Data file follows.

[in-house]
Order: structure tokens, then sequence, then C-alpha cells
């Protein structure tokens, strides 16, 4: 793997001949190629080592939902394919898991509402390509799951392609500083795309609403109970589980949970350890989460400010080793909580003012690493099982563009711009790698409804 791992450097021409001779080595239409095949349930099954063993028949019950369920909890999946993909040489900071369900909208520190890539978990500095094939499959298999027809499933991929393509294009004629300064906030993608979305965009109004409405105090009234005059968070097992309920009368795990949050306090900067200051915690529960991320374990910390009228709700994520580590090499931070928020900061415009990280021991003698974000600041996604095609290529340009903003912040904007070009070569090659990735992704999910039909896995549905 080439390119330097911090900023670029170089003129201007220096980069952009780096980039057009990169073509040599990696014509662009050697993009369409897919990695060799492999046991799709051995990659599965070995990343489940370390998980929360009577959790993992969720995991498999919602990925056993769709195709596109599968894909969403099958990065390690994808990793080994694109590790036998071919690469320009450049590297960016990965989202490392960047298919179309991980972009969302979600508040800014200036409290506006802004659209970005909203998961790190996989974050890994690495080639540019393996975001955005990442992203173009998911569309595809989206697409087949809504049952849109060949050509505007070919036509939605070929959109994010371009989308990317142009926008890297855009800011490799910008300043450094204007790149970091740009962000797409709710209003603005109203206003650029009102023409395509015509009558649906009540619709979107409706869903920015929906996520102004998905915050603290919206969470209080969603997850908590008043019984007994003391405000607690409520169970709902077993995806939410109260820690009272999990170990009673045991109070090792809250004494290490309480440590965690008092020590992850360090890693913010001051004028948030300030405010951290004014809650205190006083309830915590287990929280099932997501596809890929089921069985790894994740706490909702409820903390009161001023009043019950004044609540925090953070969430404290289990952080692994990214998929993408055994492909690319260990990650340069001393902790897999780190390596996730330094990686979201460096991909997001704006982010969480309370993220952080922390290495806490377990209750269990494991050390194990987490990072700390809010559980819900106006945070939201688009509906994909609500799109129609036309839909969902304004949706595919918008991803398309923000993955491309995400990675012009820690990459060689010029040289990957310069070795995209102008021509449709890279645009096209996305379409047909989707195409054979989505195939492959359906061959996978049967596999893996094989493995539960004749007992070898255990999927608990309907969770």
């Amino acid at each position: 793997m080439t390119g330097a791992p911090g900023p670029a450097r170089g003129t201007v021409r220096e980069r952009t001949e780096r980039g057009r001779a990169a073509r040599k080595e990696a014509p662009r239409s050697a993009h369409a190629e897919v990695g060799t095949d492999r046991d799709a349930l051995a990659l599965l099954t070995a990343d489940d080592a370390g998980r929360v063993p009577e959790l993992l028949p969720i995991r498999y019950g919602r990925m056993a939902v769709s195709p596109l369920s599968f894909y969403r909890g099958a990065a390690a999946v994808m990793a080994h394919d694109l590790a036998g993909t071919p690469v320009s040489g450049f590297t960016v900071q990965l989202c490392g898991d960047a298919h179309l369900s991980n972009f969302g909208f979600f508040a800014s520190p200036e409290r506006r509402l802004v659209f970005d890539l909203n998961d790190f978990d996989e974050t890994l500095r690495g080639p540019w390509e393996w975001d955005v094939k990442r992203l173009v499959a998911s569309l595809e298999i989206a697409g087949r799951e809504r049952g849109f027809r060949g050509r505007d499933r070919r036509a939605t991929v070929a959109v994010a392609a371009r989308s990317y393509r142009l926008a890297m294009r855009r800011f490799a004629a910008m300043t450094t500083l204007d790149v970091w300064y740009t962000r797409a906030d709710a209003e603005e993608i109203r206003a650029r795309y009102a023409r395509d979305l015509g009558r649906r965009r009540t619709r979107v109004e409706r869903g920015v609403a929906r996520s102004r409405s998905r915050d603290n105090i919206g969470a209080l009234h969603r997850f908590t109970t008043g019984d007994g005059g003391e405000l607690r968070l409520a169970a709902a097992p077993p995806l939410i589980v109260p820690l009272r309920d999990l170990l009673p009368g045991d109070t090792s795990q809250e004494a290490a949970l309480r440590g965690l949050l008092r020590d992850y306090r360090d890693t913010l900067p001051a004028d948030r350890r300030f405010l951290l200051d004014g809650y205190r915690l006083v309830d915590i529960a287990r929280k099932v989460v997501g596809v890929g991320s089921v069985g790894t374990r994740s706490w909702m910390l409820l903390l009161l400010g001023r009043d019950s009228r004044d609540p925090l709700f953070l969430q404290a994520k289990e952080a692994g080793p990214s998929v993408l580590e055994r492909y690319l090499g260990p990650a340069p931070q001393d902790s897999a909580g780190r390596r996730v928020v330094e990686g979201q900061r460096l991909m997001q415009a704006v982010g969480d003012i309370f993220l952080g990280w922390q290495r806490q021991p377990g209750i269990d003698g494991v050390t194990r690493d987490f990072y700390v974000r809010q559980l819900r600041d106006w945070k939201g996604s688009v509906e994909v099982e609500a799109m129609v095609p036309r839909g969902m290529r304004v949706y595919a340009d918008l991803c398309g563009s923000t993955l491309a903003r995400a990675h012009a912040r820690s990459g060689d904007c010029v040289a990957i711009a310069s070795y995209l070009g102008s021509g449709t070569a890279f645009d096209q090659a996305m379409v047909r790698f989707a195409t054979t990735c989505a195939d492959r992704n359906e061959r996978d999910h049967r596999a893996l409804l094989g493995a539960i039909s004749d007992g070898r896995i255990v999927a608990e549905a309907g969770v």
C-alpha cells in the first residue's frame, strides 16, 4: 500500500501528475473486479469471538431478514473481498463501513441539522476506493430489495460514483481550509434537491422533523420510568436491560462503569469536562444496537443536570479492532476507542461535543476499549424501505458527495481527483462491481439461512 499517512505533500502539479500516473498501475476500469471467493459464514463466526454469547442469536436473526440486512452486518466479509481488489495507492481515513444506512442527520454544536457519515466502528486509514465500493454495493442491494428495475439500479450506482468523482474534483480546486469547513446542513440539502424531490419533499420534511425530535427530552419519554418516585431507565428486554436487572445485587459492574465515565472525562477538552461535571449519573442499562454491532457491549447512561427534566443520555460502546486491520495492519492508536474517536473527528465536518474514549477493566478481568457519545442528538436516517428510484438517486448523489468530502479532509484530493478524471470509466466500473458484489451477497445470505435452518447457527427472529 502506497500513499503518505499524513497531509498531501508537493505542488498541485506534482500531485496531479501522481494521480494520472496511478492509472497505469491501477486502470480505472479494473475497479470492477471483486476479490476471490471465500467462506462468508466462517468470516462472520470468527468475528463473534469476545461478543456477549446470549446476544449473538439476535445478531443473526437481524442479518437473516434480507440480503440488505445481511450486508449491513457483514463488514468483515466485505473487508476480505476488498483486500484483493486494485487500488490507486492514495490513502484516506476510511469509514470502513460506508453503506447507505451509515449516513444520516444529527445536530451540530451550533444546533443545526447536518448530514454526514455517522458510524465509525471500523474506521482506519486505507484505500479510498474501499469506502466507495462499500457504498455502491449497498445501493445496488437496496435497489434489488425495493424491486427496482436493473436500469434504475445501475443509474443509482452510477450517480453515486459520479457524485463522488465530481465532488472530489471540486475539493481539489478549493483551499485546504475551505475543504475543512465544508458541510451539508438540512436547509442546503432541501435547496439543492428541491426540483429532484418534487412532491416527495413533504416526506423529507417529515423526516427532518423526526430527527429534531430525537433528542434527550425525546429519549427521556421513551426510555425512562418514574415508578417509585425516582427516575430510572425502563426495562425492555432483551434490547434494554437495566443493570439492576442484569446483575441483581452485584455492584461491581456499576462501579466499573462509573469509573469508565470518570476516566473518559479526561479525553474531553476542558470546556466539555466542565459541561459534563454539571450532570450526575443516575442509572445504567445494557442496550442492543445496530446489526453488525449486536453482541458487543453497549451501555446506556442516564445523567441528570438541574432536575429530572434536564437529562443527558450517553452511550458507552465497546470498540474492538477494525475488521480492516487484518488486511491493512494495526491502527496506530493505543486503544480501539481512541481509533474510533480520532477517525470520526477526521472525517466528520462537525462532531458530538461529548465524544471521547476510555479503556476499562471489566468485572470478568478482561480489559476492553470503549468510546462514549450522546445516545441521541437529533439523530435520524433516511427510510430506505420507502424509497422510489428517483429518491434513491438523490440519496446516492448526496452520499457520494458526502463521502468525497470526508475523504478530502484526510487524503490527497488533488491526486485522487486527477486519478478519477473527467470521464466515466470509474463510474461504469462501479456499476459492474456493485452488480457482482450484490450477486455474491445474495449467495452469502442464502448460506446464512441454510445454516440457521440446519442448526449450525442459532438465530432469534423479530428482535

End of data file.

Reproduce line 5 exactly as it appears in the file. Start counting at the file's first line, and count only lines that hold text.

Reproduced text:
C-alpha cells in the first residue's frame, strides 16, 4: 500500500501528475473486479469471538431478514473481498463501513441539522476506493430489495460514483481550509434537491422533523420510568436491560462503569469536562444496537443536570479492532476507542461535543476499549424501505458527495481527483462491481439461512 499517512505533500502539479500516473498501475476500469471467493459464514463466526454469547442469536436473526440486512452486518466479509481488489495507492481515513444506512442527520454544536457519515466502528486509514465500493454495493442491494428495475439500479450506482468523482474534483480546486469547513446542513440539502424531490419533499420534511425530535427530552419519554418516585431507565428486554436487572445485587459492574465515565472525562477538552461535571449519573442499562454491532457491549447512561427534566443520555460502546486491520495492519492508536474517536473527528465536518474514549477493566478481568457519545442528538436516517428510484438517486448523489468530502479532509484530493478524471470509466466500473458484489451477497445470505435452518447457527427472529 502506497500513499503518505499524513497531509498531501508537493505542488498541485506534482500531485496531479501522481494521480494520472496511478492509472497505469491501477486502470480505472479494473475497479470492477471483486476479490476471490471465500467462506462468508466462517468470516462472520470468527468475528463473534469476545461478543456477549446470549446476544449473538439476535445478531443473526437481524442479518437473516434480507440480503440488505445481511450486508449491513457483514463488514468483515466485505473487508476480505476488498483486500484483493486494485487500488490507486492514495490513502484516506476510511469509514470502513460506508453503506447507505451509515449516513444520516444529527445536530451540530451550533444546533443545526447536518448530514454526514455517522458510524465509525471500523474506521482506519486505507484505500479510498474501499469506502466507495462499500457504498455502491449497498445501493445496488437496496435497489434489488425495493424491486427496482436493473436500469434504475445501475443509474443509482452510477450517480453515486459520479457524485463522488465530481465532488472530489471540486475539493481539489478549493483551499485546504475551505475543504475543512465544508458541510451539508438540512436547509442546503432541501435547496439543492428541491426540483429532484418534487412532491416527495413533504416526506423529507417529515423526516427532518423526526430527527429534531430525537433528542434527550425525546429519549427521556421513551426510555425512562418514574415508578417509585425516582427516575430510572425502563426495562425492555432483551434490547434494554437495566443493570439492576442484569446483575441483581452485584455492584461491581456499576462501579466499573462509573469509573469508565470518570476516566473518559479526561479525553474531553476542558470546556466539555466542565459541561459534563454539571450532570450526575443516575442509572445504567445494557442496550442492543445496530446489526453488525449486536453482541458487543453497549451501555446506556442516564445523567441528570438541574432536575429530572434536564437529562443527558450517553452511550458507552465497546470498540474492538477494525475488521480492516487484518488486511491493512494495526491502527496506530493505543486503544480501539481512541481509533474510533480520532477517525470520526477526521472525517466528520462537525462532531458530538461529548465524544471521547476510555479503556476499562471489566468485572470478568478482561480489559476492553470503549468510546462514549450522546445516545441521541437529533439523530435520524433516511427510510430506505420507502424509497422510489428517483429518491434513491438523490440519496446516492448526496452520499457520494458526502463521502468525497470526508475523504478530502484526510487524503490527497488533488491526486485522487486527477486519478478519477473527467470521464466515466470509474463510474461504469462501479456499476459492474456493485452488480457482482450484490450477486455474491445474495449467495452469502442464502448460506446464512441454510445454516440457521440446519442448526449450525442459532438465530432469534423479530428482535